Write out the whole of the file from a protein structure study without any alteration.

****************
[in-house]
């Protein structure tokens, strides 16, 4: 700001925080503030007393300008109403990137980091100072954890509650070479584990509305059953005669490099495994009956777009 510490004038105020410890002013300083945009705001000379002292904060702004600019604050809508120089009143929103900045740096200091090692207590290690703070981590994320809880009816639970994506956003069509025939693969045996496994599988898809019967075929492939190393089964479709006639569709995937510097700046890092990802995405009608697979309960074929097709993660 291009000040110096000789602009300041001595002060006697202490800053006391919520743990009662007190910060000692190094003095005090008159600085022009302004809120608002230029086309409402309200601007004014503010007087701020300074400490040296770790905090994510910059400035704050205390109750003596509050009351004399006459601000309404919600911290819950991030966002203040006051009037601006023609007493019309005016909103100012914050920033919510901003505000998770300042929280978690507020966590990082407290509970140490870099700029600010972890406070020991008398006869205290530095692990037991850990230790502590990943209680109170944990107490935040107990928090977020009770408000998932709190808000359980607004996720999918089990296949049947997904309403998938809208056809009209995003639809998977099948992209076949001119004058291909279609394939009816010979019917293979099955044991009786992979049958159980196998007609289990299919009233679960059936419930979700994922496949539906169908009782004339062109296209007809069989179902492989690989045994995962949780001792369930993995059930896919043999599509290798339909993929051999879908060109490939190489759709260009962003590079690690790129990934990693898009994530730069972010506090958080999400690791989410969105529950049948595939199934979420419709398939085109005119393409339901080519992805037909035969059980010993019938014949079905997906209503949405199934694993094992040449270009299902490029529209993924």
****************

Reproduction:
[in-house]
């Protein structure tokens, strides 16, 4: 700001925080503030007393300008109403990137980091100072954890509650070479584990509305059953005669490099495994009956777009 510490004038105020410890002013300083945009705001000379002292904060702004600019604050809508120089009143929103900045740096200091090692207590290690703070981590994320809880009816639970994506956003069509025939693969045996496994599988898809019967075929492939190393089964479709006639569709995937510097700046890092990802995405009608697979309960074929097709993660 291009000040110096000789602009300041001595002060006697202490800053006391919520743990009662007190910060000692190094003095005090008159600085022009302004809120608002230029086309409402309200601007004014503010007087701020300074400490040296770790905090994510910059400035704050205390109750003596509050009351004399006459601000309404919600911290819950991030966002203040006051009037601006023609007493019309005016909103100012914050920033919510901003505000998770300042929280978690507020966590990082407290509970140490870099700029600010972890406070020991008398006869205290530095692990037991850990230790502590990943209680109170944990107490935040107990928090977020009770408000998932709190808000359980607004996720999918089990296949049947997904309403998938809208056809009209995003639809998977099948992209076949001119004058291909279609394939009816010979019917293979099955044991009786992979049958159980196998007609289990299919009233679960059936419930979700994922496949539906169908009782004339062109296209007809069989179902492989690989045994995962949780001792369930993995059930896919043999599509290798339909993929051999879908060109490939190489759709260009962003590079690690790129990934990693898009994530730069972010506090958080999400690791989410969105529950049948595939199934979420419709398939085109005119393409339901080519992805037909035969059980010993019938014949079905997906209503949405199934694993094992040449270009299902490029529209993924």